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Developing indicators to measure the rule of law: A global approach
Jim Parsons et al.
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Governance and rule of law performance indicators have emerged as a tool for tracking progress. This is a report about a pilot project which developed a set of 60 rule of law indicators designed to assess and be tested on the cities of Chandigarh in India, Lagos-Nigeria, Santiago-Chile and New York in USA. The indicators draw from various data sources like expert opinions, views from the general public, and information from the police, courts, prisons, NGOs and legislation.
The report states that the findings of quality of the rule of law in the four sites are preliminary. It adds that the most important findings are the methodological and substantive insights which emerged. It believes that the majority of the indicators are useful measures of the rule of law, but the team is still examining which indicators should be prioritized, eliminated or revised. Additionally, it has not defined the cut-off points to delineate positive from negative results. However, it offers a series of tables that briefly summarize the findings for each city but warns that it is important to note that the information is not a reliable measure of rule of law in any of the countries.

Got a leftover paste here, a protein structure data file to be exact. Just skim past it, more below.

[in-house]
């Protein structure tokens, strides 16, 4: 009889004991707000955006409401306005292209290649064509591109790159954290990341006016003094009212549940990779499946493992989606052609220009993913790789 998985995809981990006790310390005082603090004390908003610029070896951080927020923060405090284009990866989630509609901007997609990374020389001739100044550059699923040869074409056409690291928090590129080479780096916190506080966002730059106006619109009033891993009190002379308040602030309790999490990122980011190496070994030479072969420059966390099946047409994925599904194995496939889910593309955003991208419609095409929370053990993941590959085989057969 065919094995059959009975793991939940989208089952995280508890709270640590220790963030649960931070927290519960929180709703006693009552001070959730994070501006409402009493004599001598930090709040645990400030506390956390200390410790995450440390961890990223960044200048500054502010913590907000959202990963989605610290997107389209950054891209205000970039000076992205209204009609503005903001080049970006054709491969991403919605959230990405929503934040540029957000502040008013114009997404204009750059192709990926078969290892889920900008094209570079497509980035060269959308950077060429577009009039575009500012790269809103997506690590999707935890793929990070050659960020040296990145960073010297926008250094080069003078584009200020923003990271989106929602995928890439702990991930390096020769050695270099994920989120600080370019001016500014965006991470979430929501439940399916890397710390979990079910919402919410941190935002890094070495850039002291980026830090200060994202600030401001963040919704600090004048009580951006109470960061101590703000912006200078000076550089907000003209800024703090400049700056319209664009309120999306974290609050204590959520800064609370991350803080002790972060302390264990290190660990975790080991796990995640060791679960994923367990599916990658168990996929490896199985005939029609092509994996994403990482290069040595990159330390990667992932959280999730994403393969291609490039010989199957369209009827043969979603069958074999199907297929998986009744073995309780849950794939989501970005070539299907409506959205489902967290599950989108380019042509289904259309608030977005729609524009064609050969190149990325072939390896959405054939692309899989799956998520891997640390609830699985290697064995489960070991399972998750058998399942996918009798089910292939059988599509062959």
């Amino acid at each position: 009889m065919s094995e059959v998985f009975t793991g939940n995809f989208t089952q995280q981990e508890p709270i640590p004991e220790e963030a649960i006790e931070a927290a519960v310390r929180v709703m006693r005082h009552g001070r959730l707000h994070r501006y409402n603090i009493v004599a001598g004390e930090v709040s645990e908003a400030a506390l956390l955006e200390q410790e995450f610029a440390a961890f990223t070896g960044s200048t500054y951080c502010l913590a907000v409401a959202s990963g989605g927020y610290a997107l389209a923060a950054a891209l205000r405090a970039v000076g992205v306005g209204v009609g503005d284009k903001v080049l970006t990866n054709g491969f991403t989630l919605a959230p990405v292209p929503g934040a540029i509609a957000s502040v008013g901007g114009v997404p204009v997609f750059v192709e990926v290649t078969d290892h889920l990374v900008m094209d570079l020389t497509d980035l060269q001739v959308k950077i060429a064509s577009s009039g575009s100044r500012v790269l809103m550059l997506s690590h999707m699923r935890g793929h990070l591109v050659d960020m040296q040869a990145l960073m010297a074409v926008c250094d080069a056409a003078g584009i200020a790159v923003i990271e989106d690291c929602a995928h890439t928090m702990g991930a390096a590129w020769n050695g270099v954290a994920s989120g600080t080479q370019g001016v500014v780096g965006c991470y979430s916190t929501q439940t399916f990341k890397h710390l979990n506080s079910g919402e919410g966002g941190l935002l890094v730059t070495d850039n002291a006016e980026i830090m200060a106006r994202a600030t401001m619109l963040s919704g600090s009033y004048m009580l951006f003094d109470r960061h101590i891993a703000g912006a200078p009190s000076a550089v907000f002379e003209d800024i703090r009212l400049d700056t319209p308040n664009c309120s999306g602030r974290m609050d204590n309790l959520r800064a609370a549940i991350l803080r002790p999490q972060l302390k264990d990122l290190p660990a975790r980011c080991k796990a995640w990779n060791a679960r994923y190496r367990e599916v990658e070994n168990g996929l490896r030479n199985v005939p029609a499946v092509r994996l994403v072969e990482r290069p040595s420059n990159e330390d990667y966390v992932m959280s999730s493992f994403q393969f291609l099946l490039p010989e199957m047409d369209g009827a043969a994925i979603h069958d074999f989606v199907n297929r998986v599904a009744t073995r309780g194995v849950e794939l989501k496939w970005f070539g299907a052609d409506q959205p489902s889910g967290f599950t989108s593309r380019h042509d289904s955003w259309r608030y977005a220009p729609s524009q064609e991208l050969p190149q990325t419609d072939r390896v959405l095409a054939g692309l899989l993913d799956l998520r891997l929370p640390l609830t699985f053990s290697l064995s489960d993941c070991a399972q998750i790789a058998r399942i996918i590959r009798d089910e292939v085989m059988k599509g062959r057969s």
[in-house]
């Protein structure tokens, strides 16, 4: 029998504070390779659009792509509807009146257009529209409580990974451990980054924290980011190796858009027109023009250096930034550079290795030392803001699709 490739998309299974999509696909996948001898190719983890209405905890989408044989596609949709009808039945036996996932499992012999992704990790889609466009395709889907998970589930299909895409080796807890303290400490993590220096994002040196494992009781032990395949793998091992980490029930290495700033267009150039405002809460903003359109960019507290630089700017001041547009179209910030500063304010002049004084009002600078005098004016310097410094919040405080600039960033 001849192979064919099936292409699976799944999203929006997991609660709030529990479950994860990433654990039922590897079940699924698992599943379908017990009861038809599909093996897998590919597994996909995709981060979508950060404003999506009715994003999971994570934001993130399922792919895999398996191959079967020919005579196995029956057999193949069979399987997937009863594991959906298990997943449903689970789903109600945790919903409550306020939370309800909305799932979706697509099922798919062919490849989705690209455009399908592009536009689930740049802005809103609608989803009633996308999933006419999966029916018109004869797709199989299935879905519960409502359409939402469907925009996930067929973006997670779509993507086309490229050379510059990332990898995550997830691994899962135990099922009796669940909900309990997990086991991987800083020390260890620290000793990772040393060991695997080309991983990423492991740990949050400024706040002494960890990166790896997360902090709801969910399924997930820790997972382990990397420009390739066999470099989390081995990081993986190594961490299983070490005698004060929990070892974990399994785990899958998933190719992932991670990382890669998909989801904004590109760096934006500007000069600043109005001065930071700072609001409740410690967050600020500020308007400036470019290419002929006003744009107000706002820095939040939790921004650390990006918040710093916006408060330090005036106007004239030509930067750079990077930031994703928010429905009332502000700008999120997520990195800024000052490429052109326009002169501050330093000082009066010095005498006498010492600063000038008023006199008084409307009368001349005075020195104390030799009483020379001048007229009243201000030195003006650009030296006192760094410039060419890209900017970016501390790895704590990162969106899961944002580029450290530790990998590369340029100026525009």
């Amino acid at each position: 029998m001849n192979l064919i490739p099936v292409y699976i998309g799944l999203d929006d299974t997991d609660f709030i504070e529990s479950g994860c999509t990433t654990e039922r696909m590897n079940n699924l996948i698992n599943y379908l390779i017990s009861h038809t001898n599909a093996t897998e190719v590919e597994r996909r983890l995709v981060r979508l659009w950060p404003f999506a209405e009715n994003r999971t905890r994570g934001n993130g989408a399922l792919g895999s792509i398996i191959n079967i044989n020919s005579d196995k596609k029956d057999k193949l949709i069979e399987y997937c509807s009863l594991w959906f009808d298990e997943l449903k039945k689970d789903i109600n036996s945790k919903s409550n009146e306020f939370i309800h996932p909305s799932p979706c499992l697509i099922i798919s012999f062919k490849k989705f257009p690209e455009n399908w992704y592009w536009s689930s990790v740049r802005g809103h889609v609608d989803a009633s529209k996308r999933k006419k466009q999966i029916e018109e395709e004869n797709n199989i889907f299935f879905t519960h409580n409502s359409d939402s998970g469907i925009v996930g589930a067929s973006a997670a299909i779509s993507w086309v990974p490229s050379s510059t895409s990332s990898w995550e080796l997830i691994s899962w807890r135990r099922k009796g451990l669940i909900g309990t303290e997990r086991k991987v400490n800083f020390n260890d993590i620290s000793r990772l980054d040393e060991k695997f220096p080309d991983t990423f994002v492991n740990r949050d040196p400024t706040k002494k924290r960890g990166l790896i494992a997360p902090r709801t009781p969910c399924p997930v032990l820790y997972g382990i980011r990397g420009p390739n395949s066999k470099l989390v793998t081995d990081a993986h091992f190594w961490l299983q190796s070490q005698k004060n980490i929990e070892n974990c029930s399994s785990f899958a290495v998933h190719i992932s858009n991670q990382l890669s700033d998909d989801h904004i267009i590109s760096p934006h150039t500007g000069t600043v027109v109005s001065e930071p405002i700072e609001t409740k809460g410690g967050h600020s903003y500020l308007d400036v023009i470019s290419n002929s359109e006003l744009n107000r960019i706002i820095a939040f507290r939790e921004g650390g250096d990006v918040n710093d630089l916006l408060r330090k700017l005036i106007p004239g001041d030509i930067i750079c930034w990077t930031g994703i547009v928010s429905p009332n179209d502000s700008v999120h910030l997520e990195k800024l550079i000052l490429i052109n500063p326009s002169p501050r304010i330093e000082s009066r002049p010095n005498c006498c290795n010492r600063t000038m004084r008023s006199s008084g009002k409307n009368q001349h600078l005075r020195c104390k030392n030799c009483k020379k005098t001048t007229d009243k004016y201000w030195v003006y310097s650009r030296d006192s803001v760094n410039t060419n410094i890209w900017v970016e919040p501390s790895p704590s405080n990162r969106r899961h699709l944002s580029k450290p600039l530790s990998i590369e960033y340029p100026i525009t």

The report highlights the lessons learned as follows:
local knowledge and expertise is essential
if sufficiently flexible, rule of law indicators can be used even in data poor environments
the use of multiple data collection methods by the various teams was a strength of the pilot
face to face communication is crucial.
The report presents the following as the future challenges:
defining concepts and ambiguities in interpretation>
developing precise indicators
balancing flexibility and comparability
facing the limitations of available data
measuring the rule of law provided by non-state justice systems.
The report concludes that as the project is extended, work will continue in the four test and additional sites to refine both the indicators and methodology to produce more useful information about rule of law leading to a measurement system that will contribute to standard practice internationally. It shows that a single set of indicators can be flexible enough to be used in diverse locations internationally while remaining meaningful to local stakeholders.